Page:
Another aspect of our programme to create more opportunities for disadvantaged communities is delivery of free basic services. Our mid year review shows we have continued to meet all of our targets for the delivery of electricity, sanitation and water to households, and we are on target with our informal settlement upgrade programme.
And, finally, in the interests of securing massive national government investment in Cape Town , and boosting our city's international appeal to investors, we have forged well ahead of schedule with the Green Point Stadium, having completed 55% by the end of December.
In fact, we are doing so well in the area of 2010 preparations that the Adjustments Budget on today's agenda proposes moving R1.3 billion forward to the current financial year, funds which we were only expecting to spend in the 2009/10 financial year.
Of this, R220 million will provisionally come from the City of Cape Town's own funds (followed by a further R80 million extra in 2009/2010), an amount which will be recovered through ticket sales, stadium naming rights and other profits accrued from hosting the event.
In this regard I should also mention that on Monday we briefly celebrated the 500 days to kick-off milestone for the 2010 FIFA World Cup.
Councillors have been given information supplements which appeared in the Cape Argus , Cape Times and Die Burger. These contain useful information on the event.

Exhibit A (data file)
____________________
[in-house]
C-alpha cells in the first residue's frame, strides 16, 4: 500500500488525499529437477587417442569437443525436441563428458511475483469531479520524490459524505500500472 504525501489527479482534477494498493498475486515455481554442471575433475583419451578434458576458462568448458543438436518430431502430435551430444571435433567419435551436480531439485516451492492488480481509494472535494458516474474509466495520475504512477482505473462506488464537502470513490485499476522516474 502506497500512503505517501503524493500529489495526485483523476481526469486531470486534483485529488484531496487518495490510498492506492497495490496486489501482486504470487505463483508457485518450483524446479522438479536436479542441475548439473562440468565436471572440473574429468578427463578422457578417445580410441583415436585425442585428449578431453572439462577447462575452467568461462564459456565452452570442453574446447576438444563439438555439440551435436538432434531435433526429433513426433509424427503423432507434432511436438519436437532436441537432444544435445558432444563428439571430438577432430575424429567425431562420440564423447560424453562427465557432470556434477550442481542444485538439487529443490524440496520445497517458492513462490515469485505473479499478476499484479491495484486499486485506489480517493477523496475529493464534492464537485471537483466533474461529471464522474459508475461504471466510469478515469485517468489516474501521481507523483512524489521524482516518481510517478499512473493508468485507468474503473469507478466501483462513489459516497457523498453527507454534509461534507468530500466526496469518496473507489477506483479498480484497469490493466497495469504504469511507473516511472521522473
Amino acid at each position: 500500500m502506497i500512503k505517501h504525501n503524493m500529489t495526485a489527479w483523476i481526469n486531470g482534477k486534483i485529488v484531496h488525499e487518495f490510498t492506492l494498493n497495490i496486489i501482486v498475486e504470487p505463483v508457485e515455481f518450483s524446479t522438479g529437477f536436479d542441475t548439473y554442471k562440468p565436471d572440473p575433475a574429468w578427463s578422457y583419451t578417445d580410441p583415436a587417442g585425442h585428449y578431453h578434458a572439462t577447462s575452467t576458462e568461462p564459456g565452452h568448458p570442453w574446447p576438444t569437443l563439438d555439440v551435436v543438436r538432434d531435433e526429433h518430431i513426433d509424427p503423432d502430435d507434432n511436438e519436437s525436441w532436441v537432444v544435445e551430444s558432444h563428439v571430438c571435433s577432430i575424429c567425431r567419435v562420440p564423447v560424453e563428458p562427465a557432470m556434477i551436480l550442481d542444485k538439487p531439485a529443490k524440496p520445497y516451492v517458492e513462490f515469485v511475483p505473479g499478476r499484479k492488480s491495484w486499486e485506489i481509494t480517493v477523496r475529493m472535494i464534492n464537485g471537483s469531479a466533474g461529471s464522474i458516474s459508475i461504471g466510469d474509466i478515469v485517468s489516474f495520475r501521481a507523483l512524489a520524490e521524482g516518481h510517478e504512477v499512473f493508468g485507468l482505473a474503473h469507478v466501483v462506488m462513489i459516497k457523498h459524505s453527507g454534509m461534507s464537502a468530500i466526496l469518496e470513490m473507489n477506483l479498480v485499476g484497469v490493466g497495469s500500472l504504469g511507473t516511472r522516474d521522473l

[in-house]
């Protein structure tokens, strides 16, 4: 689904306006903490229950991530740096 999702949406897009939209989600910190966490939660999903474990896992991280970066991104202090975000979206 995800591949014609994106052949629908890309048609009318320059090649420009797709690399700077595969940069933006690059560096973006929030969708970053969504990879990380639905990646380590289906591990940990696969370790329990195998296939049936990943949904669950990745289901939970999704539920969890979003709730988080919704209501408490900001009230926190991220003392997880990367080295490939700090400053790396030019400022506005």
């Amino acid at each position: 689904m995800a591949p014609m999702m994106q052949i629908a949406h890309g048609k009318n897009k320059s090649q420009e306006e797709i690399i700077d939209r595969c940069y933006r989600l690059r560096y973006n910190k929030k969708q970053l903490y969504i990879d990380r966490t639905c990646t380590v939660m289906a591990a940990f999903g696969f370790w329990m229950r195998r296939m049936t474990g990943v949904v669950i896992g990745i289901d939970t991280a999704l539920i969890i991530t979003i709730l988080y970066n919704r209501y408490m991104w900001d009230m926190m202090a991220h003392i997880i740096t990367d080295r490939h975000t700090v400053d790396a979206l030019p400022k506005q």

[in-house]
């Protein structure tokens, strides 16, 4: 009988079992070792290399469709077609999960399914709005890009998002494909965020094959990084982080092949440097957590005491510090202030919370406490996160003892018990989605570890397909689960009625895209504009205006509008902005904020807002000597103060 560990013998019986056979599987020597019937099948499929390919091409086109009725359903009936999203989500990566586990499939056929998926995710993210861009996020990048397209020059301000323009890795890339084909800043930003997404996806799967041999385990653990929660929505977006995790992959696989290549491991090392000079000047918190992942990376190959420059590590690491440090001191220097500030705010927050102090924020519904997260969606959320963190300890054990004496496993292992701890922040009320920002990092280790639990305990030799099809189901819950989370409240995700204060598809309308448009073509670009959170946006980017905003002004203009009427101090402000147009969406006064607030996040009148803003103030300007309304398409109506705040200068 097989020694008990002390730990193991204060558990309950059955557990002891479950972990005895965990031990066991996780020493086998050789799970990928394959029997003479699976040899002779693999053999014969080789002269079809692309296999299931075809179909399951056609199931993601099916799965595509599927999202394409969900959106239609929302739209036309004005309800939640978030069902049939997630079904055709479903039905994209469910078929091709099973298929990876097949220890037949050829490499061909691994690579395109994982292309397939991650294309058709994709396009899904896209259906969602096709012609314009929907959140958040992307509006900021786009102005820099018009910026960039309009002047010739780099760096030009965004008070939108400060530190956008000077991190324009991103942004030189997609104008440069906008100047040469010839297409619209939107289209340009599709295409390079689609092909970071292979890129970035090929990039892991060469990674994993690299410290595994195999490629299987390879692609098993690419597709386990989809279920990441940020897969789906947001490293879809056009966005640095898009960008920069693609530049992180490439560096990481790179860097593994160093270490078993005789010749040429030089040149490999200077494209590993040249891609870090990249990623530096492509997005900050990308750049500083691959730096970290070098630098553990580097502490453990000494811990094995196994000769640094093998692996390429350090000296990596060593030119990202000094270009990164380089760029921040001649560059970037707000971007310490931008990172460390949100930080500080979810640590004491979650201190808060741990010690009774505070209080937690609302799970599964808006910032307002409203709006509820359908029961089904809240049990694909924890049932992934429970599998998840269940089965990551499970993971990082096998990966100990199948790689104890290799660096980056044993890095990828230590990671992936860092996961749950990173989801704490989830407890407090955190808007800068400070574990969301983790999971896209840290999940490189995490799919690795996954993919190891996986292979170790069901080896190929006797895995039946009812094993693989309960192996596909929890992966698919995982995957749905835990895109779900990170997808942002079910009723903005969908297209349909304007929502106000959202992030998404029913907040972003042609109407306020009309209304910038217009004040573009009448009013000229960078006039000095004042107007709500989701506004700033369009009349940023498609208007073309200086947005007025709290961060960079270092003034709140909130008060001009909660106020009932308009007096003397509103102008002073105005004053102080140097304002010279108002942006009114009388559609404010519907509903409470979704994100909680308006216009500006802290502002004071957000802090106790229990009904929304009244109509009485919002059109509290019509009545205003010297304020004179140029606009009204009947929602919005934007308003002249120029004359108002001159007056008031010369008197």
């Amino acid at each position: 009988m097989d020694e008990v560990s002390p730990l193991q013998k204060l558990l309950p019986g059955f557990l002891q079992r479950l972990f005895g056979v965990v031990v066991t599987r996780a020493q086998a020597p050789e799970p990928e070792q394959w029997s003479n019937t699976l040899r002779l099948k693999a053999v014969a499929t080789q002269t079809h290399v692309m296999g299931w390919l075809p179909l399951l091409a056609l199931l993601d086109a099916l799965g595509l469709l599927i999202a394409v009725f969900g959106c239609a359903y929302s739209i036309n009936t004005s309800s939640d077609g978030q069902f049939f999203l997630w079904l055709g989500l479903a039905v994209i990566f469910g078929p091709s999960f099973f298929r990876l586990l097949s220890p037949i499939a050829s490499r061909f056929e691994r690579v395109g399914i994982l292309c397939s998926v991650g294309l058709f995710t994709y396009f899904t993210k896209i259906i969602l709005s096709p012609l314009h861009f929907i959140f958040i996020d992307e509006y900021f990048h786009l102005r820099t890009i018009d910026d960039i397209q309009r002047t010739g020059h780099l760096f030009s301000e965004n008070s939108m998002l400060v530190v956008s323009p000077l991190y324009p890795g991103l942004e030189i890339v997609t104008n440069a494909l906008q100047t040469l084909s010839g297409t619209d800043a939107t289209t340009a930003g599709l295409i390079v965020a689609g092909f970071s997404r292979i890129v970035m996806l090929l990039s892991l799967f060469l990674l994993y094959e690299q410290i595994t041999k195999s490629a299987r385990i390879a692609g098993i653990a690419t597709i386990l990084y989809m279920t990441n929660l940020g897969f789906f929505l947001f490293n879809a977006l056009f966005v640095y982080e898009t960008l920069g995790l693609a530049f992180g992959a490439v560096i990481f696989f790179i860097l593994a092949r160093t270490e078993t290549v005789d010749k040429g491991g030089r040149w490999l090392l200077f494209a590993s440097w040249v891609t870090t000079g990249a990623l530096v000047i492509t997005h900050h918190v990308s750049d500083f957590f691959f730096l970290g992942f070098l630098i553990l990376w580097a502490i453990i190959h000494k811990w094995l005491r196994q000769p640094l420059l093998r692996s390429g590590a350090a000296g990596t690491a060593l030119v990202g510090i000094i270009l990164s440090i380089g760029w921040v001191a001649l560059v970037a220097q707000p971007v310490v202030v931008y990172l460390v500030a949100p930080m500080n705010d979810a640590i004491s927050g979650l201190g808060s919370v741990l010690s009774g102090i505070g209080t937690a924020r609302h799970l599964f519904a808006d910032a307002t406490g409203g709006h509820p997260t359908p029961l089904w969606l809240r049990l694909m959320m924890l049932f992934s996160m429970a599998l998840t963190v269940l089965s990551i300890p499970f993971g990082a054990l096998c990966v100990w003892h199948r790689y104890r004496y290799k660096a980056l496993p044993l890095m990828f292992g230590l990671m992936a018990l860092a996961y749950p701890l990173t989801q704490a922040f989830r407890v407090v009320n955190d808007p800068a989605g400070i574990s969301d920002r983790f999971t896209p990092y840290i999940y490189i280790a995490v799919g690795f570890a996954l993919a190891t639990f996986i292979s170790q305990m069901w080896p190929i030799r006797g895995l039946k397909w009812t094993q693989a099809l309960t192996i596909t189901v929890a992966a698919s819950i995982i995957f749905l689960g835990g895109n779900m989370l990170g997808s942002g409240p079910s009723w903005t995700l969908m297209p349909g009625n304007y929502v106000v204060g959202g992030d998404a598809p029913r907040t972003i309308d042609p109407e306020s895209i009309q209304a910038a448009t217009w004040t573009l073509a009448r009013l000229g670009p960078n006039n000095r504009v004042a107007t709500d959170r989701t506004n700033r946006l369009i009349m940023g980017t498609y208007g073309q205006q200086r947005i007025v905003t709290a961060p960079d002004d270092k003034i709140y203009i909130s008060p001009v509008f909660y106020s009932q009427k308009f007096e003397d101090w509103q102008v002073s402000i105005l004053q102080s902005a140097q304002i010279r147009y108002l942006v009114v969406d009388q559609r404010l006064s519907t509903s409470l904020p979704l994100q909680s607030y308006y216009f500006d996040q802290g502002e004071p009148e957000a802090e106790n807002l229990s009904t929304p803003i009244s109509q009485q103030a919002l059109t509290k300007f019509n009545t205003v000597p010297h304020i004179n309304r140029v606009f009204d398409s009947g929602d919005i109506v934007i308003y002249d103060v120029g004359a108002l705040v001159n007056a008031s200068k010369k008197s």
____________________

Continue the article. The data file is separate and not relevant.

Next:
Community papers will also carry supplements. The supplements are part of an information and education campaign on 2010 which will run over five months, which is a joint initiative with the two dominant print media houses in the metro, Media24 and Independent Newspapers.
I would like to take this opportunity to thank the members of this government, the City's top management team and all of our staff for their role in helping to bring about the increase in productivity reflected in our Annual Report and our Mid-Year Performance Review. I encourage everyone to keep up this outstanding work as we enter the second, and traditionally busier, half of the financial year.
While we are making good progress in improving the City's performance in key areas, there are still some serious challenges that will require the full commitment of our staff to overcome.
Of greatest concern, in terms of our IDP goal of stimulating economic growth through infrastructure investment, are delays on key projects and lower than targeted private investment levels in Cape Town .
The delays on projects relate to capacity constraints in our own administration, and we must continue to identify weak points and address them.
In some cases of delayed projects the delays are also being caused by other spheres of government.
This is particularly the case with housing, where large parcels of housing land owned by various provincial and national government departments in parts of the City where demand is high are still not being made available. After years of struggle, we are also hoping to finally obtain the second phase of Housing Accreditation from the Western Cape MEC, as promised, by February this year. But don't hold your breath.
In terms of the job creation and investment figures in our Mid Year Performance Review, we can see that the global economic conditions have started to have substantial effects in Cape Town over the past six months.
We have to prepare ourselves for a difficult year ahead, although I must stress that this downward cycle will eventually end, and we must prepare for the upward swing to follow.